Ethnobotanical use and conservation assessment of medicinal plants sold in markets of Burkina Faso

Lassané Ouedraogo, Josef Endl, Pierre Alexandre Eric Djiffaby Sombié, Hanno Schaefer, Martin Kiendrebeogo

Abstract


Background: A comprehensive survey on the trade and use of medicinal plants in Burkina Faso was carried out with the aim of identifying the most relevant species and their conservation status.

Methods: Interviews of 30 medicinal plant traders in six major cities was carried out and the data on medicinal plant species were recorded using a structured questionnaire.

Results: A total of 104 medicinal plant species, belonging to 39 families and 81 genera were reported to treat various health problems. Most of the medicinal plant species found in the markets were used for gastrointestinal diseases (48%), e.g., Pteleopsis suberosa (Combretaceae) and Bauhinia rufescens (Fabaceae). The combination of fidelity level and preference ranking identified Gardenia sokotensis, Combretum micranthum and Maytensus senegalensis as particularly important species for treatment of malaria. Four species found in local markets are listed as vulnerable in the IUCN red list of threatened species (Afzelia africana, Vitellaria paradoxa, Khaya senegalensis and Tapinanthus globiferus). For many species that are traded in large quantities sufficient data for precise assessment of their conservation status do not yet exist. Some species such as Securidaca longipedunculata and Zanthoxylum zanthoxyloides are already rare in nature and sold at high price on the stalls.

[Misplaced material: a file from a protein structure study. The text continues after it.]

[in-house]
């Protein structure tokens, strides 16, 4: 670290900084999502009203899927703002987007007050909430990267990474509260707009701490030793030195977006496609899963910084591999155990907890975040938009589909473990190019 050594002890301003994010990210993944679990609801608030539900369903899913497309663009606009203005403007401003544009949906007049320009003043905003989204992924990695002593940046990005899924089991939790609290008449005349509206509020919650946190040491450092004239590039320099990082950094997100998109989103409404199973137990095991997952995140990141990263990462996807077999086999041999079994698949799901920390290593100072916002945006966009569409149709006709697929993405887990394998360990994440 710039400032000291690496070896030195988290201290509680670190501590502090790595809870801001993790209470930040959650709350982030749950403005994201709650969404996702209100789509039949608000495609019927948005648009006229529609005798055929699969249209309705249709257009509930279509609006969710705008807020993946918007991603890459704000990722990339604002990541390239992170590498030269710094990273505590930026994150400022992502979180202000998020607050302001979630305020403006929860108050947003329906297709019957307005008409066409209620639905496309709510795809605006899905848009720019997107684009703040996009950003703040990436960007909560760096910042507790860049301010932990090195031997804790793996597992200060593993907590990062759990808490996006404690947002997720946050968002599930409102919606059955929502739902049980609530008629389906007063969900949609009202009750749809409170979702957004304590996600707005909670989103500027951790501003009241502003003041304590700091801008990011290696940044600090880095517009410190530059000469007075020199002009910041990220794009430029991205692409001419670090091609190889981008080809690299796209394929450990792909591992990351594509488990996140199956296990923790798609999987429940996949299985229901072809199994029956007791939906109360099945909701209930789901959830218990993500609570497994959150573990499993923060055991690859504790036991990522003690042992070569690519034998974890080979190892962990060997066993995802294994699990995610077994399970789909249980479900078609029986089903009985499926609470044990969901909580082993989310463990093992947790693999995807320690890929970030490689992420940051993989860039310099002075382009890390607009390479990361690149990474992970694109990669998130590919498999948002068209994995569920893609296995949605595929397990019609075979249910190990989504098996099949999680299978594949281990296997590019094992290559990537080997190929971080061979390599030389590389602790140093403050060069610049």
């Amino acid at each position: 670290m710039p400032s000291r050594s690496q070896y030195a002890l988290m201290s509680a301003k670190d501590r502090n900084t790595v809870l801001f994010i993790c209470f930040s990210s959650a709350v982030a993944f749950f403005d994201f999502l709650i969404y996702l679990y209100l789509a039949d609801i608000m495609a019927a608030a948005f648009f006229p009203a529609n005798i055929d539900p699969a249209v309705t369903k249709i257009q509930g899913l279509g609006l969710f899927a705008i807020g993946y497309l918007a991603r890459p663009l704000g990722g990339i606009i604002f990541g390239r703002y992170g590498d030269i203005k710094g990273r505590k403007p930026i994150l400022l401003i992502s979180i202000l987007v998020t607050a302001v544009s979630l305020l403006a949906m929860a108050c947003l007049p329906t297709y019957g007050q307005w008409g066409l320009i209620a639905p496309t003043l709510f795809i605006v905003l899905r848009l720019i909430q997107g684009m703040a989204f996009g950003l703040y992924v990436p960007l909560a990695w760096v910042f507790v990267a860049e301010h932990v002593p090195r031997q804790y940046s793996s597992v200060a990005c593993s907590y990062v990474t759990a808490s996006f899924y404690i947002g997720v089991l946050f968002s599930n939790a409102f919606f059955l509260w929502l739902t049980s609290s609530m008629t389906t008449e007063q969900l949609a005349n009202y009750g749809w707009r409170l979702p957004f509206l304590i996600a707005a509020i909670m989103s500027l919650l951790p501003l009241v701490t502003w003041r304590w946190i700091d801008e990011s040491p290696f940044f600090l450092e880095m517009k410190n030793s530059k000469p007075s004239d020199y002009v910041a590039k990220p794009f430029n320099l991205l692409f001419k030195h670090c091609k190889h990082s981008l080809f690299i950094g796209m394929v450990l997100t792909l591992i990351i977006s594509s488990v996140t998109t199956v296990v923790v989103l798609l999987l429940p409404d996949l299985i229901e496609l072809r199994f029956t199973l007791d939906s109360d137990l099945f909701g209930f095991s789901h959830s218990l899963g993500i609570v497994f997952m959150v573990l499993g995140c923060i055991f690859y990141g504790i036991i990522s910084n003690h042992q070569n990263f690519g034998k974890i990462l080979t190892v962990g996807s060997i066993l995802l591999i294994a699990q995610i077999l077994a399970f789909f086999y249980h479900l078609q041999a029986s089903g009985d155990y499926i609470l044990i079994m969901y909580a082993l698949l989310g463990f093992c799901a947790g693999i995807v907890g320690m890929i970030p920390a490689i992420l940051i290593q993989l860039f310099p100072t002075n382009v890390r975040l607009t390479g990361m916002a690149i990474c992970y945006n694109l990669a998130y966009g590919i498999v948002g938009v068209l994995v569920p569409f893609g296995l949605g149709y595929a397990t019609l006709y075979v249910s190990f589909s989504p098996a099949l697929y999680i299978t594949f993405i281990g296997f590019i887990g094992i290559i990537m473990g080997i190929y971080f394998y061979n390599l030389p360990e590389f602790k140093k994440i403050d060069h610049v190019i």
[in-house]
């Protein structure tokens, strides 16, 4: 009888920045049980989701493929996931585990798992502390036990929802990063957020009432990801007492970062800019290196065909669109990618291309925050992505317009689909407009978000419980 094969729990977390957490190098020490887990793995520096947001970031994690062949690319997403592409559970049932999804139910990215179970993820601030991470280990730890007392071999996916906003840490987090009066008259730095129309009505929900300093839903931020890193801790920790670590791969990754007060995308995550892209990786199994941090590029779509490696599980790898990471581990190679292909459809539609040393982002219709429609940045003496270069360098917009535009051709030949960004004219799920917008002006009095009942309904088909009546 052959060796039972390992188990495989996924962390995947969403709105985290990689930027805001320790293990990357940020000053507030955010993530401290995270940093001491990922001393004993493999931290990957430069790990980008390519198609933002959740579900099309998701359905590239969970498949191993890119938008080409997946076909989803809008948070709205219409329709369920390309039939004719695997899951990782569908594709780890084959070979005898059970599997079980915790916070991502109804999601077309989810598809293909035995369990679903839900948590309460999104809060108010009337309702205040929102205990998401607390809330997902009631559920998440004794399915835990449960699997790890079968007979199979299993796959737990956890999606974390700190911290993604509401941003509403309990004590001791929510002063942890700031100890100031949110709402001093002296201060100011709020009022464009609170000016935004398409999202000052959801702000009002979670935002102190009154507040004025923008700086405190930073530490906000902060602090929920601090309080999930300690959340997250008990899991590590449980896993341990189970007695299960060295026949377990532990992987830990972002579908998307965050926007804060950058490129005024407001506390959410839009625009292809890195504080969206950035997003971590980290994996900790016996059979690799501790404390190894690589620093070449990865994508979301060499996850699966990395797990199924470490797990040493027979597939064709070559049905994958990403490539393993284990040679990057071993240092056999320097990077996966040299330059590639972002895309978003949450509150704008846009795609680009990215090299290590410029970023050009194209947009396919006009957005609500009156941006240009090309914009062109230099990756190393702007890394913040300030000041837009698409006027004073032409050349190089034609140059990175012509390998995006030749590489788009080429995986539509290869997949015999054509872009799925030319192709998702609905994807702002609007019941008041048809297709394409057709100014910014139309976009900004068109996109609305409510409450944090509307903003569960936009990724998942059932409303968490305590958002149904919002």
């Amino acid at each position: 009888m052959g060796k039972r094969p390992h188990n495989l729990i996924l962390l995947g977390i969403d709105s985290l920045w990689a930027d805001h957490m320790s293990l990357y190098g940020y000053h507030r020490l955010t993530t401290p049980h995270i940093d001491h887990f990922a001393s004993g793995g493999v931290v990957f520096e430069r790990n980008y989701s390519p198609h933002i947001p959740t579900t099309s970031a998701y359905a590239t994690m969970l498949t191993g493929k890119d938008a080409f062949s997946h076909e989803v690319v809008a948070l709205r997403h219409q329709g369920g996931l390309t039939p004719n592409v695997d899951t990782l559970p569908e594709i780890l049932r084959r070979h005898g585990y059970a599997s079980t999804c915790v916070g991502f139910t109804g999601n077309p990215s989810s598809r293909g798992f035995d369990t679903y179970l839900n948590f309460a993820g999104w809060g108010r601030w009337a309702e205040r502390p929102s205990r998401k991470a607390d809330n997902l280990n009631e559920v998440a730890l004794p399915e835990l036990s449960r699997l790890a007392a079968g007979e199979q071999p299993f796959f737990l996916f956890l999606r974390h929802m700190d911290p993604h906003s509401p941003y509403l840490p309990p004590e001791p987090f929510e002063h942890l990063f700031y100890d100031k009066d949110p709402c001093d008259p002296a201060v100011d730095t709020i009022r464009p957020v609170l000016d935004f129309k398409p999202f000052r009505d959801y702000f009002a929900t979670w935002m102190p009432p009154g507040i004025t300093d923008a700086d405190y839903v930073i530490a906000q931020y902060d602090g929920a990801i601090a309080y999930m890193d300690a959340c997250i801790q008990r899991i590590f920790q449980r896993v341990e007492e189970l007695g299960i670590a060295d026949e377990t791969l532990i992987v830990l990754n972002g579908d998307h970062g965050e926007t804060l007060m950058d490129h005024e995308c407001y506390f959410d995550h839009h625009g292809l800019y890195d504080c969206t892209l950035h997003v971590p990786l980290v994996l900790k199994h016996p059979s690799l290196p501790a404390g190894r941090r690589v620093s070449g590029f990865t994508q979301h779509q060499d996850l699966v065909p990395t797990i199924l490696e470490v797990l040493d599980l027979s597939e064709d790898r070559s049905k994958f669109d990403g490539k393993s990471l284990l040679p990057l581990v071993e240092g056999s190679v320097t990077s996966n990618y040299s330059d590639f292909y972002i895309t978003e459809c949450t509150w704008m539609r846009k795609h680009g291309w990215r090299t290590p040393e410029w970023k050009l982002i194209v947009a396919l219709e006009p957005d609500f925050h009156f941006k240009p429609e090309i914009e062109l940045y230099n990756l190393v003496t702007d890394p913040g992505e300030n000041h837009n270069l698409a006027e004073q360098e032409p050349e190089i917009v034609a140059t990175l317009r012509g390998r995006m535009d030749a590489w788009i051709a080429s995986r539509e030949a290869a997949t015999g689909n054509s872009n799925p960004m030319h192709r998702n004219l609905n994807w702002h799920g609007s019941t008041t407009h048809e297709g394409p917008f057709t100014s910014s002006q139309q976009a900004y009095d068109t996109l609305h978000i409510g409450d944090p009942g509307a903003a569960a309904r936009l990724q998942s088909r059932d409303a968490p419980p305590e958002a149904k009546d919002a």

Conclusions: There is an urgent need to collect distribution data for the medicinal plant species of Burkina Faso and design conservation plans in order to preserve their natural populations.

Keywords: Ethnobotanical survey; Medicinal plants; Conservation status; Traditional knowledge; Diseases; Burkina Faso

 


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